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Title:Radar observations of misovortices within multiple long-lake-axis-parallel lake-effect bands during the OWLeS project
Author(s):Miller, Cameron Jordan
Advisor(s):Frame, Jeffrey
Department / Program:Atmospheric Sciences
Discipline:Atmospheric Sciences
Degree Granting Institution:University of Illinois at Urbana-Champaign
Remote Sensing
Lake-effect snow
Horizontal Shearing Instability
LLAP bands
mesoscale meteorology
atmospheric sciences
Abstract:The Ontario Winter Lake-effect Systems (OWLeS) Project collected a wealth of data on several lake-effect storms in the vicinity of Lake Ontario during the winter of 2013-14. Of all lake-effect band archetypes, long- lake-axis-parallel (LLAP) bands are the most intense, bringing the highest snowfall rates and greatest snow totals. Numerous previous studies have revealed convergence zones owing to secondary circulations within these bands. Horizontal shear along these convergence zones yields vortex sheets that can break into discrete misovortices, likely through horizontal shearing instability (HSI). These misovortices then can strengthen or be maintained via stretching by the band updrafts. Recent analysis of a single case from OWLeS documented a string of misovortices within a LLAP band and determined that all of the misovortices and wind shifts were cyclonic and that HSI was likely the primary method of vortex formation in that particular band. Herein, we perform similar analyses on several additional LLAP bands that occurred during OWLeS to investigate the robustness of these conclusions. Our analyses, utilizing single-Doppler WSR-88D observations and dual-Doppler wind syntheses of mobile radar data reveal that most of the wind shifts within the LLAP bands were cyclonic, but that anticyclonic shear zones and misovortices also exist. It was found that anticyclonic shear zones only form owing to the ingestion of land breeze circulations from the southern shore of Lake Ontario, however. To evaluate the presence of HSI, Rayleigh's and Fjortoft's instability criterions were analyzed, and it was found that both criteria for HSI are satisfied along the wind shifts within the bands while vortices were present, meaning that HSI is likely the dominant mechanism of vortex formation in these bands as well. Instances of cyclonic-anticyclonic vortex couplets are also observed in some of the bands, but their orientation is not consistent with the tilting of horizontal vorticity in a westerly shear regime.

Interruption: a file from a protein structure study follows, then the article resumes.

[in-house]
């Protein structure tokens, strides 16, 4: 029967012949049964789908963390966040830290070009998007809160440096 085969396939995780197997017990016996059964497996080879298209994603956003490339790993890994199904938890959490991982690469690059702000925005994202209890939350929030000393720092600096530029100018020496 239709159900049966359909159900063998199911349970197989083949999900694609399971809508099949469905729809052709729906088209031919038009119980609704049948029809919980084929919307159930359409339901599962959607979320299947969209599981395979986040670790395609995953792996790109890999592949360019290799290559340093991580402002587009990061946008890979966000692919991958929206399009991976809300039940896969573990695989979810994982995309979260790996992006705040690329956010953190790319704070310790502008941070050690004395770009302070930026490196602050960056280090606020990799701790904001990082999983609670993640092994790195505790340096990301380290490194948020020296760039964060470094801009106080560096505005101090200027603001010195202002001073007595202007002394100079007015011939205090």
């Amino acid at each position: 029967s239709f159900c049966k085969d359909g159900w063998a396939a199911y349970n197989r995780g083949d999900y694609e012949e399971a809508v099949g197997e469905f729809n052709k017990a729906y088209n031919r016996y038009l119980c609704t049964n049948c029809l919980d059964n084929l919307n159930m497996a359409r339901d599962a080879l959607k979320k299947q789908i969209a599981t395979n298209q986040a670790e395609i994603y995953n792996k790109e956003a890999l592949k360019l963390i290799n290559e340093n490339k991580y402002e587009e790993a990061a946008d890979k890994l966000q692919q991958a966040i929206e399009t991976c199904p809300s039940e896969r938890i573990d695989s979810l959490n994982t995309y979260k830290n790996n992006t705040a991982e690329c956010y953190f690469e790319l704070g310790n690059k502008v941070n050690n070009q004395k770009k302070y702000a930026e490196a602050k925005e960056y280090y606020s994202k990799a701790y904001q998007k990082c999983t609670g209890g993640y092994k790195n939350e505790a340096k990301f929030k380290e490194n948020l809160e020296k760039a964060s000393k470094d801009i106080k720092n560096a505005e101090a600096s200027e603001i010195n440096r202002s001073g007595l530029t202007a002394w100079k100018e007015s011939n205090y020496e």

Issue Date:2019-12-09
Rights Information:2019 by Cameron Miller. All rights reserved.
Date Available in IDEALS:2020-03-02
Date Deposited:2019-12

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